Eye For Film >> Movies >> Purple Butterfly (2003) Film Review
Reviewed by: Scott Macdonald
Schizophrenia is a common problem throughout Purple Butterfly. The film clearly has so many influences, from the sumptuous mood pieces of Wong Kar-Wai, the orchestrated gore of Sam Peckinpah, a touch of North By Northwest and messed up chronology for good measure. Nothing wrong with a wee bit of plagiarism, you understand, but to mould the styles and make them your own is the key to success. Does Purple Butterfly work as a mixture of tones and styles? Not exactly.
The film is set during the period of Japan's occupation of Shanghai. Zhang Ziyi stars as Ding Hui, a young Chinese woman who is part of the underground resistance, known as Purple Butterfly. Her lover and brother are killed in a surprise suicide attack and she ends up with passionate secret feelings for a Japanese agent, called Itami Hidehiko. During this plot contrivance, a George Kaplan-style mistaken identity crisis forces an ordinary man onto an assassination mission to kill Itami.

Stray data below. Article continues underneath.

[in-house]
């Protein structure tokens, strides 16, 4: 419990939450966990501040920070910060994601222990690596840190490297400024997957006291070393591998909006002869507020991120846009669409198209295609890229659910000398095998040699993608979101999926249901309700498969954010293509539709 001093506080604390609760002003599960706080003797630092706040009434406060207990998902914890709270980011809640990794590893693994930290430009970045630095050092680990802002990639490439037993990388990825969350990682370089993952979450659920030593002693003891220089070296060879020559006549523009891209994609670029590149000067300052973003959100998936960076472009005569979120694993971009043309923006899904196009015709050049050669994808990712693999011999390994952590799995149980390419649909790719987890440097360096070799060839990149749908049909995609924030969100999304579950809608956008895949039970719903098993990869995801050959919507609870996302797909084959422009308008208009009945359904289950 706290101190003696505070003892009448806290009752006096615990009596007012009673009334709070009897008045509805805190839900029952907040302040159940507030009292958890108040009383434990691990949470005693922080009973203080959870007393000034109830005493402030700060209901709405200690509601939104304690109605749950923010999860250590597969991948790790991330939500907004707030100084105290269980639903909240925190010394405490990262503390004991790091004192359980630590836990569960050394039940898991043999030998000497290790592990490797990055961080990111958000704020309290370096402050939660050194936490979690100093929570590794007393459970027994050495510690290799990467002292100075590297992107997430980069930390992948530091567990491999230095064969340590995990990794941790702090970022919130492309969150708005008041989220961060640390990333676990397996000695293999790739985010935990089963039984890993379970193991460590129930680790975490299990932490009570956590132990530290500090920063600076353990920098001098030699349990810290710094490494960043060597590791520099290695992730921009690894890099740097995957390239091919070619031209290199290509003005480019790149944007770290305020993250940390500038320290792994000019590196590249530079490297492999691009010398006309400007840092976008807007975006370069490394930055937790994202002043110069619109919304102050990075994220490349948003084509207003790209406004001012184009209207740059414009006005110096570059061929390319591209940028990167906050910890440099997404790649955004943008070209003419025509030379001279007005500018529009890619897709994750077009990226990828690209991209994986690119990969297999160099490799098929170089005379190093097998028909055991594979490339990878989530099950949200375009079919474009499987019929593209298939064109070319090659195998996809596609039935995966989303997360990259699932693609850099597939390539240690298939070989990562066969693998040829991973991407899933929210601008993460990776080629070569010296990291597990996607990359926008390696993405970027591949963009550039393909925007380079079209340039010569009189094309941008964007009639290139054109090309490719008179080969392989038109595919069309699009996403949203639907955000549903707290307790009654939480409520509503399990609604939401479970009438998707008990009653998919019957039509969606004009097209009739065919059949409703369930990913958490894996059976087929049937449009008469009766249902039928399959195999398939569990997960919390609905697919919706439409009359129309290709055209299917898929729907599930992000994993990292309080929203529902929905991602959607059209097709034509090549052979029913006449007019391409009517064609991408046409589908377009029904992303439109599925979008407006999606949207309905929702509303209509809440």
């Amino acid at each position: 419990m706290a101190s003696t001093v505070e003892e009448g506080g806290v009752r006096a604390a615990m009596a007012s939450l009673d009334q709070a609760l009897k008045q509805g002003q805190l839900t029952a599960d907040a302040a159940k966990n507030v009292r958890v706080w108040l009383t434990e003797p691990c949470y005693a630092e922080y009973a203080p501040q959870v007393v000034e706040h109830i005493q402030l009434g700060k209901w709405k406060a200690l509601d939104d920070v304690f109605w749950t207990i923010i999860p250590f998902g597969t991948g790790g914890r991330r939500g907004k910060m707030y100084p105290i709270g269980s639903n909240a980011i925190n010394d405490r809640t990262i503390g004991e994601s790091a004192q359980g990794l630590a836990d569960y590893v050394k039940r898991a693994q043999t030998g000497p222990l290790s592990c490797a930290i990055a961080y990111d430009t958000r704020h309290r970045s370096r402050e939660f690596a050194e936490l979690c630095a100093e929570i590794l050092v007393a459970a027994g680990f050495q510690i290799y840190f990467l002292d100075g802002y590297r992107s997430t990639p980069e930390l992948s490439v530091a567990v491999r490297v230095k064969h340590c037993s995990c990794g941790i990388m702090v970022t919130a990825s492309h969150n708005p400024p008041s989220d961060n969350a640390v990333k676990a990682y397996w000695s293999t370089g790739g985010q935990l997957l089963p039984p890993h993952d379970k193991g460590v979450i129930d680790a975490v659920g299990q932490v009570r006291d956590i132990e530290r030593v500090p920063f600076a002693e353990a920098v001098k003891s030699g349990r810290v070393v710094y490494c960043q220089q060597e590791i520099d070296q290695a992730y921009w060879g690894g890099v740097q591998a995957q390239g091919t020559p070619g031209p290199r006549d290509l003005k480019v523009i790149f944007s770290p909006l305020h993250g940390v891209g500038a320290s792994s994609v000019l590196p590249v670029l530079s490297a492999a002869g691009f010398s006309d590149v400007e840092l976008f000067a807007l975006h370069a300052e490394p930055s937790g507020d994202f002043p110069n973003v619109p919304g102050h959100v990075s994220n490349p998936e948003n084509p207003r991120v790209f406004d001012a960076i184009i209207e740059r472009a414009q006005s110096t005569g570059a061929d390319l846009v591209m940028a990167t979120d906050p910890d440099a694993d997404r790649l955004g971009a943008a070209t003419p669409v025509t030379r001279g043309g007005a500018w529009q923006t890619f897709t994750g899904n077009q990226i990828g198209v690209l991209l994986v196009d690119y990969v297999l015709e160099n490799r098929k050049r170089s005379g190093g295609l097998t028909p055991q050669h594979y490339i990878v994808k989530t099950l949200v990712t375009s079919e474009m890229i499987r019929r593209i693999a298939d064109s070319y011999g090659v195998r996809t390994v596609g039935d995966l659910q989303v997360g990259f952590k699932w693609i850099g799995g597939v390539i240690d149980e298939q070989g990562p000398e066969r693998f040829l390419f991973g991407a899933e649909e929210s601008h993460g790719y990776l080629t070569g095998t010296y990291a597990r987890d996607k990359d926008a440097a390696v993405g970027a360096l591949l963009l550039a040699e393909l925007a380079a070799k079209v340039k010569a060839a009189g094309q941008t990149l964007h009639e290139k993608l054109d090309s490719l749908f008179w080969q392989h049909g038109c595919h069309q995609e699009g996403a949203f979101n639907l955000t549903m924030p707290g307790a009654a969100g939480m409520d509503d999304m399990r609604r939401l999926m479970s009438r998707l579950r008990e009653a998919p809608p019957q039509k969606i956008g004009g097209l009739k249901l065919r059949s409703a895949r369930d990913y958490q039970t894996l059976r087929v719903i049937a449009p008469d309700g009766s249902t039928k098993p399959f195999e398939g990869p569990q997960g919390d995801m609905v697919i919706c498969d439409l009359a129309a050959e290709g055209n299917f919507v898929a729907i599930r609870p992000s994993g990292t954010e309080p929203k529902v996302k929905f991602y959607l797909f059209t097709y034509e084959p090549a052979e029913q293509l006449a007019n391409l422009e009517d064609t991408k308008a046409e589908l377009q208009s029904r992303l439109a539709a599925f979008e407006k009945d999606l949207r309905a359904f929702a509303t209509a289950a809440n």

Ye Lou's visual style is that of a photographer's romantic vision, yet without flair, cementing the idea that the film is not really a romance, even if it is beautiful to look at, with dark exteriors and golden warm interiors. The period detail is impressive and highly extravagent.
Control over the storytelling is slipshod, however. During much of the film, it feels that the projectionist has spliced the reels incorrectly, going back and forward through time, without much of a clue. Perhaps the way the story draws to a close supplies a belief in the inevitability of the characters' fate, but there have to be tighter, more satisfying ways of achieving this.
Essentially, the plot is stale and the film's cloying sentimentality trips up the narrative.Reviewed on: 27 Aug 2004